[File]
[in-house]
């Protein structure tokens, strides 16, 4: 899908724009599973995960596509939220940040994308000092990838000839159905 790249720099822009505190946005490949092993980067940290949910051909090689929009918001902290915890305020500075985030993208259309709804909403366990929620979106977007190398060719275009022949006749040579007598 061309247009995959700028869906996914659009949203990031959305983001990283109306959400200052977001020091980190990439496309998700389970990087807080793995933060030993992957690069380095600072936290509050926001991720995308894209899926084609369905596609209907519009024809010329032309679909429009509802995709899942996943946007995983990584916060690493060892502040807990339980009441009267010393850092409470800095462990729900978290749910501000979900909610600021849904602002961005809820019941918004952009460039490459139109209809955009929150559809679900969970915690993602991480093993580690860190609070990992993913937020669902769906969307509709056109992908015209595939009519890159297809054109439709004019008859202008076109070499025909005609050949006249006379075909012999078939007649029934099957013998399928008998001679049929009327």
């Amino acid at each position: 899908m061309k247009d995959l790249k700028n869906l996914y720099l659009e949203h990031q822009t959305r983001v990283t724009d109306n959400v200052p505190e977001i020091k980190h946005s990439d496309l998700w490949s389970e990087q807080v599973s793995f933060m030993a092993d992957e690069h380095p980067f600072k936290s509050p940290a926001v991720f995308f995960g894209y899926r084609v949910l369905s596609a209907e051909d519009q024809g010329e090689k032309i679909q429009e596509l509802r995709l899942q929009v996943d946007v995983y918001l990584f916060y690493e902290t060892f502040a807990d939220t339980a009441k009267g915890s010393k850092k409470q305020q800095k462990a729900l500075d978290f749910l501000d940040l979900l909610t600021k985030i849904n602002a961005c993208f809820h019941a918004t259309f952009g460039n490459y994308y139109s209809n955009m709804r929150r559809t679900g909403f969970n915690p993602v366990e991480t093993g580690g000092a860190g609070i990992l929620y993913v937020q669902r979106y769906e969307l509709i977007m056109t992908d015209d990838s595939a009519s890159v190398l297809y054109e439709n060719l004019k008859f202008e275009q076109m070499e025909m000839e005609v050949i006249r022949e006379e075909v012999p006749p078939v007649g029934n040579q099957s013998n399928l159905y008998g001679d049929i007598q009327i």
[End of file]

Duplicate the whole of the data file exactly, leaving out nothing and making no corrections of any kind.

[in-house]
């Protein structure tokens, strides 16, 4: 899908724009599973995960596509939220940040994308000092990838000839159905 790249720099822009505190946005490949092993980067940290949910051909090689929009918001902290915890305020500075985030993208259309709804909403366990929620979106977007190398060719275009022949006749040579007598 061309247009995959700028869906996914659009949203990031959305983001990283109306959400200052977001020091980190990439496309998700389970990087807080793995933060030993992957690069380095600072936290509050926001991720995308894209899926084609369905596609209907519009024809010329032309679909429009509802995709899942996943946007995983990584916060690493060892502040807990339980009441009267010393850092409470800095462990729900978290749910501000979900909610600021849904602002961005809820019941918004952009460039490459139109209809955009929150559809679900969970915690993602991480093993580690860190609070990992993913937020669902769906969307509709056109992908015209595939009519890159297809054109439709004019008859202008076109070499025909005609050949006249006379075909012999078939007649029934099957013998399928008998001679049929009327």
């Amino acid at each position: 899908m061309k247009d995959l790249k700028n869906l996914y720099l659009e949203h990031q822009t959305r983001v990283t724009d109306n959400v200052p505190e977001i020091k980190h946005s990439d496309l998700w490949s389970e990087q807080v599973s793995f933060m030993a092993d992957e690069h380095p980067f600072k936290s509050p940290a926001v991720f995308f995960g894209y899926r084609v949910l369905s596609a209907e051909d519009q024809g010329e090689k032309i679909q429009e596509l509802r995709l899942q929009v996943d946007v995983y918001l990584f916060y690493e902290t060892f502040a807990d939220t339980a009441k009267g915890s010393k850092k409470q305020q800095k462990a729900l500075d978290f749910l501000d940040l979900l909610t600021k985030i849904n602002a961005c993208f809820h019941a918004t259309f952009g460039n490459y994308y139109s209809n955009m709804r929150r559809t679900g909403f969970n915690p993602v366990e991480t093993g580690g000092a860190g609070i990992l929620y993913v937020q669902r979106y769906e969307l509709i977007m056109t992908d015209d990838s595939a009519s890159v190398l297809y054109e439709n060719l004019k008859f202008e275009q076109m070499e025909m000839e005609v050949i006249r022949e006379e075909v012999p006749p078939v007649g029934n040579q099957s013998n399928l159905y008998g001679d049929i007598q009327i």